Transfer Pricing: Company’s policy is a critical part of its overall strategy and is frequently the subject of heated debate. This is because transfer pricing is, by its very nature, a difficult subject to understand. But with a little explanation can be easy to understand, and can help a company increase its bottom line.
Transfer pricing is a process that determines the prices for goods and services bought and sold within a company. A company’s transfer price is the price at which it sells its products to its subsidiaries or the price at which it buys products from them.
Transfer pricing is important to a company because it helps the company minimize its tax liability and can even help reduce costs. It is a process of setting the prices for goods and services bought and sold between different divisions of a business. For example, if a company sells products in the United States and Canada, it might set different prices for each country based on production costs and other factors.
Transfer pricing services is a business strategy that helps companies manage their costs and profits. It is important for businesses with international operations to create a TP policy that helps them avoid problems.
The Organisation for Economic Co-operation and Development (OECD) Inclusive Framework on Base Erosion Profit Shifting (BEPS) require adherence to four (04) minimum BEPS standards, which are:
- Action 5: Countering harmful tax practices.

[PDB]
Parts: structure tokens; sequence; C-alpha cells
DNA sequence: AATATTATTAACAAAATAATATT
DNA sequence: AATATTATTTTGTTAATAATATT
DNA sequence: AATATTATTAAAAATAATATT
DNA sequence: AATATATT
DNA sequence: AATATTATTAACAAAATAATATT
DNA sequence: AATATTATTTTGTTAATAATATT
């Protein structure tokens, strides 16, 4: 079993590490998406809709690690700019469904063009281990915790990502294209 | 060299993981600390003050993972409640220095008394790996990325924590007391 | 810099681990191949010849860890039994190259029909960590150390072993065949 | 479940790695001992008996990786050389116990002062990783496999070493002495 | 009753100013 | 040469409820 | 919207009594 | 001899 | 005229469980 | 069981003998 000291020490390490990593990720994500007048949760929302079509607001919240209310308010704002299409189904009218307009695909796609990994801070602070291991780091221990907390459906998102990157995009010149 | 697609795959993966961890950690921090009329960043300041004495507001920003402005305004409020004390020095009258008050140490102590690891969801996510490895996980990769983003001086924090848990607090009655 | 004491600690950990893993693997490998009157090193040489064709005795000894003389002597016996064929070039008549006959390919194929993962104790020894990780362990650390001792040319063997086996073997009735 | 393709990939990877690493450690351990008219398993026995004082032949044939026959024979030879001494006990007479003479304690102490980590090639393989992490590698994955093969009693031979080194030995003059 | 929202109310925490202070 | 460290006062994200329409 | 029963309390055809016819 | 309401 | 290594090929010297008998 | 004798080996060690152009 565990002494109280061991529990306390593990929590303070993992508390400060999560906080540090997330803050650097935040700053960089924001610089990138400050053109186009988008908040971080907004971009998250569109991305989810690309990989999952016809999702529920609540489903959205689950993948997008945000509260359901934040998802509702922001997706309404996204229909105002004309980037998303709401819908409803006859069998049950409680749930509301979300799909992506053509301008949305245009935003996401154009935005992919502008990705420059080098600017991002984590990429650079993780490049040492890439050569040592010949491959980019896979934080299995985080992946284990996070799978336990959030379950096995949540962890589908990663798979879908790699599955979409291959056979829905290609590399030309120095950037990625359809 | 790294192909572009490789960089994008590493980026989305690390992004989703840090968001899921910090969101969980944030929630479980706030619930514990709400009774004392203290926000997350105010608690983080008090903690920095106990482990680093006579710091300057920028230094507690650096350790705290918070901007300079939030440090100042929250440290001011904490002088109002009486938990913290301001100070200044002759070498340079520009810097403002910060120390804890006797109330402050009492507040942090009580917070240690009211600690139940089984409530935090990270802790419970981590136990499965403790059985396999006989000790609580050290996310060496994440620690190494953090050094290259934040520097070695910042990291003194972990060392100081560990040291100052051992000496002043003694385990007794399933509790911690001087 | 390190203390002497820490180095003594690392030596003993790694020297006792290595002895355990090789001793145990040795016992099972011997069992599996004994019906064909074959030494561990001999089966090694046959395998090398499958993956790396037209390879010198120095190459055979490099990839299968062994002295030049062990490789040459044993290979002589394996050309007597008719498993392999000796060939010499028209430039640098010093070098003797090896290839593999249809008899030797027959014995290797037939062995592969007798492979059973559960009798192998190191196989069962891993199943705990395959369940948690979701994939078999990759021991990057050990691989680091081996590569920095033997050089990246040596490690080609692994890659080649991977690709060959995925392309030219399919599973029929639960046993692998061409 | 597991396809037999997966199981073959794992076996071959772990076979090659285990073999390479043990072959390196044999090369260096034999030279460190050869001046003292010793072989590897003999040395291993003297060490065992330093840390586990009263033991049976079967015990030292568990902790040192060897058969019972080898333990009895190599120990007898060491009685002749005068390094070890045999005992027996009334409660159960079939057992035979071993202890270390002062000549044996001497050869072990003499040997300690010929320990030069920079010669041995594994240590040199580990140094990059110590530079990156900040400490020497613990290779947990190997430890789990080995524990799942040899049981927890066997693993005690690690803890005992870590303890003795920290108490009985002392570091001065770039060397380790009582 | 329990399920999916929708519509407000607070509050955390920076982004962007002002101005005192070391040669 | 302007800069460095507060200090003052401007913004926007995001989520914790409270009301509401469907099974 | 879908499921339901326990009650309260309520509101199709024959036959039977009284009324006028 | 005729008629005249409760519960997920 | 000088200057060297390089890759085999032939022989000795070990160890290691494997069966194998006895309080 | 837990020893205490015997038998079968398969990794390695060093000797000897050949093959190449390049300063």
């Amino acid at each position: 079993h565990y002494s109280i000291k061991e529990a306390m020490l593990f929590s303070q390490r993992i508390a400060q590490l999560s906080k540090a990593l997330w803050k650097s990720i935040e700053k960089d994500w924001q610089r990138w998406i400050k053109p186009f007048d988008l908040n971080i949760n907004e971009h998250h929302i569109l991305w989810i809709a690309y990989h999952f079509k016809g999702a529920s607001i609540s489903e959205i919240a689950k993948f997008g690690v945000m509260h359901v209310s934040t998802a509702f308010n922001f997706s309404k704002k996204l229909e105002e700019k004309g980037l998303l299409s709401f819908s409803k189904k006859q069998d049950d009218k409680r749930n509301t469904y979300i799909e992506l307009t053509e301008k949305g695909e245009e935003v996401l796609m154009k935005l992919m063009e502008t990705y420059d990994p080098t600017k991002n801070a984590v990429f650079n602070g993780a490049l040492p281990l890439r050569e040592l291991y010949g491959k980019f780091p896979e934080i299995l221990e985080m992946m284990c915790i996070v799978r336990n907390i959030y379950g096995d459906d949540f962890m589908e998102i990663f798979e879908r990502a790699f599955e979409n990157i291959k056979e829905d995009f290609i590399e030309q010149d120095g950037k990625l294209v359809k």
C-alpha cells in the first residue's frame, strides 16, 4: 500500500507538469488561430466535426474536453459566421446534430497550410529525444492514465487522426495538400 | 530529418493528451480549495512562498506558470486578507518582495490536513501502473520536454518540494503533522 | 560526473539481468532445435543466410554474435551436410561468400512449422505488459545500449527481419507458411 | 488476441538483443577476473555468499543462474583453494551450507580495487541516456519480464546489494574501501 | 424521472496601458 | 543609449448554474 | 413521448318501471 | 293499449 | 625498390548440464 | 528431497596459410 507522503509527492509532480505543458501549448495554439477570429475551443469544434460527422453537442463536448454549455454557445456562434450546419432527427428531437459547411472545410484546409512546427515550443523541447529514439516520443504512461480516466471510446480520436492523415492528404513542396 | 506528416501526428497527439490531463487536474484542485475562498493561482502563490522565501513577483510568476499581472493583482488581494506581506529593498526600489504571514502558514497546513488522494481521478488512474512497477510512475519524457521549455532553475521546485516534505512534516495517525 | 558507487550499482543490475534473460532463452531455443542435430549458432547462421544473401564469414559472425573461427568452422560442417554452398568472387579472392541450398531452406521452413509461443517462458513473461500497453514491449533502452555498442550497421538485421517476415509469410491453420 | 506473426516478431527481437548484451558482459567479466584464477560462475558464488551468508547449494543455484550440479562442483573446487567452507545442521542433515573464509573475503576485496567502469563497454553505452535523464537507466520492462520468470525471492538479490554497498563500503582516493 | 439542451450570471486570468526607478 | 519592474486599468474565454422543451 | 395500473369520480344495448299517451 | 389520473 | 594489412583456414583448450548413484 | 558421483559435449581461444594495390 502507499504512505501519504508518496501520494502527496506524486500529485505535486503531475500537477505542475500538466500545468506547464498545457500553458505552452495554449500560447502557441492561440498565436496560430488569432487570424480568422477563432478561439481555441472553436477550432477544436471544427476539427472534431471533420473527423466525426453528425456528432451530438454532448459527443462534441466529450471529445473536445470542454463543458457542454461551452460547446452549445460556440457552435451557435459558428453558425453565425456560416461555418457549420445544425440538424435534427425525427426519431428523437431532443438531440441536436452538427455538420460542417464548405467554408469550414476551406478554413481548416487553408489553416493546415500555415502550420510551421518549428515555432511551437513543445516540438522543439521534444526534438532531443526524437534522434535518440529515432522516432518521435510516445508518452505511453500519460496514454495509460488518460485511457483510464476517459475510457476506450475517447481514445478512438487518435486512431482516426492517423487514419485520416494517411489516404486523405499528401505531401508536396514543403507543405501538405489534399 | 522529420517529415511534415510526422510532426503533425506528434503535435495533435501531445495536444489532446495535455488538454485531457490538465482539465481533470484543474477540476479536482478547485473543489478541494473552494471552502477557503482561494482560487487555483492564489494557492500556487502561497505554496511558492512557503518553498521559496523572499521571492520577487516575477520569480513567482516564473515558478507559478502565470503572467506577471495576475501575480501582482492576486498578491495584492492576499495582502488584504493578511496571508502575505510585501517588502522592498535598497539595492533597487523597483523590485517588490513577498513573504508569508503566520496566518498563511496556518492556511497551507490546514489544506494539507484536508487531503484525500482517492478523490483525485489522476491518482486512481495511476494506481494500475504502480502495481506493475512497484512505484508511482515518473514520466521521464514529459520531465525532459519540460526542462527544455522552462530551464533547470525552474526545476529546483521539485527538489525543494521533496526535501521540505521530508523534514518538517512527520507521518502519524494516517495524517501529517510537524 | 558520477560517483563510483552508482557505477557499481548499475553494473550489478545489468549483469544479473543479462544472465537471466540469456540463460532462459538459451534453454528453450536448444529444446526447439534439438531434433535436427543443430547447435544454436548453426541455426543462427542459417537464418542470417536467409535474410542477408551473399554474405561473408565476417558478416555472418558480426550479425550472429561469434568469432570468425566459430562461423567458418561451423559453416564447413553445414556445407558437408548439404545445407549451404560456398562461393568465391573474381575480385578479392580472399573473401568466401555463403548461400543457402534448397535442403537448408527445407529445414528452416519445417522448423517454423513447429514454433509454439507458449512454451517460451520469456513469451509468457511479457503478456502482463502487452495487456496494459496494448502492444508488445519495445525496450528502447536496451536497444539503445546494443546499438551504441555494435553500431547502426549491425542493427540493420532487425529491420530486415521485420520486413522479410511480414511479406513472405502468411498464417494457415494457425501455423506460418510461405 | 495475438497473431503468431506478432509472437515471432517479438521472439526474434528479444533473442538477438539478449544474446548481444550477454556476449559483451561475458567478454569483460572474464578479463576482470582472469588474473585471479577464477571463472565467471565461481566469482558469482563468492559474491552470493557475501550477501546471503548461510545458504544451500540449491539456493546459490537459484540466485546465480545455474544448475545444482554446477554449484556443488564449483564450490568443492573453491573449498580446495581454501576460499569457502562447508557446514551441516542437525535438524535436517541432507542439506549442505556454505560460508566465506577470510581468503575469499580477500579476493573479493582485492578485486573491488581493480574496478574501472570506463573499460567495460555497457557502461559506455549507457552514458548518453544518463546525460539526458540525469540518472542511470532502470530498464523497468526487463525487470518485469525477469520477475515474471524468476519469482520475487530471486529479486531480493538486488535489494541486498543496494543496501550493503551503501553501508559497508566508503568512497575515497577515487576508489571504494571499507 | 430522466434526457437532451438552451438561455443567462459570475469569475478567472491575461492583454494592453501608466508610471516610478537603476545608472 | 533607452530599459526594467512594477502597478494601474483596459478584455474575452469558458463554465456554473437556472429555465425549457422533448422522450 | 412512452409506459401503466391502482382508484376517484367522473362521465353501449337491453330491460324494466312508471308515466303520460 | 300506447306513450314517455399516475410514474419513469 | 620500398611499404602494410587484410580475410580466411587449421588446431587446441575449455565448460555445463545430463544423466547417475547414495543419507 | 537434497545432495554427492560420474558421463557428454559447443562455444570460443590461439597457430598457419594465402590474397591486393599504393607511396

- Action 6: Countering tax treaty abuse.
- Action 13: Country-by-Country reporting.
- Action 14: Improvement in dispute resolution mechanisms.
Being a member of the OECD, and in response to OECD’s Inclusive Framework on BEPS, the UAE introduced the Economic Substance Regulations (UAE ES Regulations) ensuring that UAE entities carrying on certain relevant activities report profits (in actual) that are commensurate with the activity undertaken in UAE.
The UAE, by introducing the UAE ES Regulations, re-affirmed its alignment with the OECD framework. Thus, being a member of the Base Erosion Profit Sharing (BEPS) framework of the OECD, adhering to transfer pricing rules and requirements have been one of the most important things on the agenda of the UAE in order to strive to be a cooperative jurisdiction for tax purposes.
Another one of its kind are the CBCR (Country by Country Reporting) Regulations, which are in line with the legislations pertaining to tax compliance and as are broadly consistent with the OECD model legislation. These regulations apply to UAE entities that are resident for tax purposes and are members of a multinational group having annual consolidated revenues of AED 3.15 billion or more (in line with the OECD prescribed threshold of Euros 750 million) in the preceding financial year.
Therefore, a company having a presence that is global would be required to put in place their transfer pricing mechanism and show evidence for the same.
Enterprise House offers its clients a range of services covering the entire cycle of the decision-making process: Identifying potential BEPS risks and opportunities resulting from changes to the international tax environment.